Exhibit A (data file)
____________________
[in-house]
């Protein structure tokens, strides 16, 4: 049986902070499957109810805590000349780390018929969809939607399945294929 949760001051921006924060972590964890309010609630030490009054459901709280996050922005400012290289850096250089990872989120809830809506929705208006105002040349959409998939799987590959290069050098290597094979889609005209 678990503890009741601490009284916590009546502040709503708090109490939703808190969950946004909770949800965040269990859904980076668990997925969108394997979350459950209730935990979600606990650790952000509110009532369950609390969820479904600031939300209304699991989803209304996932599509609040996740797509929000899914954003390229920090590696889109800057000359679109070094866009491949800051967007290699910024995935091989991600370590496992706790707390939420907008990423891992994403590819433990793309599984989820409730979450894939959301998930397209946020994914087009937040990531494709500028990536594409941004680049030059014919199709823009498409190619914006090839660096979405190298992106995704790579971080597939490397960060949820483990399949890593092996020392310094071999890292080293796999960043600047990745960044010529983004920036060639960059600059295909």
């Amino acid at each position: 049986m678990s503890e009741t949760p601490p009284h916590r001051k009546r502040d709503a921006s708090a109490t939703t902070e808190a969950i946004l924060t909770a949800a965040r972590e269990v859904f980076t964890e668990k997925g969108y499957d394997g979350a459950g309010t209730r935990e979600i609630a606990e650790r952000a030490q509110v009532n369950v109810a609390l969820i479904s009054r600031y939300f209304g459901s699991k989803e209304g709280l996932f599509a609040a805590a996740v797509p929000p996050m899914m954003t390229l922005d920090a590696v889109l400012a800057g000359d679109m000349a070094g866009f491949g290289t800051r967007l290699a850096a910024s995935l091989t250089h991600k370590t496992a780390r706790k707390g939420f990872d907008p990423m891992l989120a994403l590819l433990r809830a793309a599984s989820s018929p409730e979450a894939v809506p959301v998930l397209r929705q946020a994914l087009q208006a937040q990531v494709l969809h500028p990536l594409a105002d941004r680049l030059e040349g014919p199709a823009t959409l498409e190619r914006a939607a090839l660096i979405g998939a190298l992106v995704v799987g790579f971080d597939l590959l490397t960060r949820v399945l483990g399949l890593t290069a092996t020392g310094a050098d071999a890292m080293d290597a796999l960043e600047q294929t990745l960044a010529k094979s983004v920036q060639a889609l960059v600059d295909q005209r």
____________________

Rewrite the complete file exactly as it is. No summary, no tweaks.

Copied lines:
[in-house]
């Protein structure tokens, strides 16, 4: 049986902070499957109810805590000349780390018929969809939607399945294929 949760001051921006924060972590964890309010609630030490009054459901709280996050922005400012290289850096250089990872989120809830809506929705208006105002040349959409998939799987590959290069050098290597094979889609005209 678990503890009741601490009284916590009546502040709503708090109490939703808190969950946004909770949800965040269990859904980076668990997925969108394997979350459950209730935990979600606990650790952000509110009532369950609390969820479904600031939300209304699991989803209304996932599509609040996740797509929000899914954003390229920090590696889109800057000359679109070094866009491949800051967007290699910024995935091989991600370590496992706790707390939420907008990423891992994403590819433990793309599984989820409730979450894939959301998930397209946020994914087009937040990531494709500028990536594409941004680049030059014919199709823009498409190619914006090839660096979405190298992106995704790579971080597939490397960060949820483990399949890593092996020392310094071999890292080293796999960043600047990745960044010529983004920036060639960059600059295909």
């Amino acid at each position: 049986m678990s503890e009741t949760p601490p009284h916590r001051k009546r502040d709503a921006s708090a109490t939703t902070e808190a969950i946004l924060t909770a949800a965040r972590e269990v859904f980076t964890e668990k997925g969108y499957d394997g979350a459950g309010t209730r935990e979600i609630a606990e650790r952000a030490q509110v009532n369950v109810a609390l969820i479904s009054r600031y939300f209304g459901s699991k989803e209304g709280l996932f599509a609040a805590a996740v797509p929000p996050m899914m954003t390229l922005d920090a590696v889109l400012a800057g000359d679109m000349a070094g866009f491949g290289t800051r967007l290699a850096a910024s995935l091989t250089h991600k370590t496992a780390r706790k707390g939420f990872d907008p990423m891992l989120a994403l590819l433990r809830a793309a599984s989820s018929p409730e979450a894939v809506p959301v998930l397209r929705q946020a994914l087009q208006a937040q990531v494709l969809h500028p990536l594409a105002d941004r680049l030059e040349g014919p199709a823009t959409l498409e190619r914006a939607a090839l660096i979405g998939a190298l992106v995704v799987g790579f971080d597939l590959l490397t960060r949820v399945l483990g399949l890593t290069a092996t020392g310094a050098d071999a890292m080293d290597a796999l960043e600047q294929t990745l960044a010529k094979s983004v920036q060639a889609l960059v600059d295909q005209r």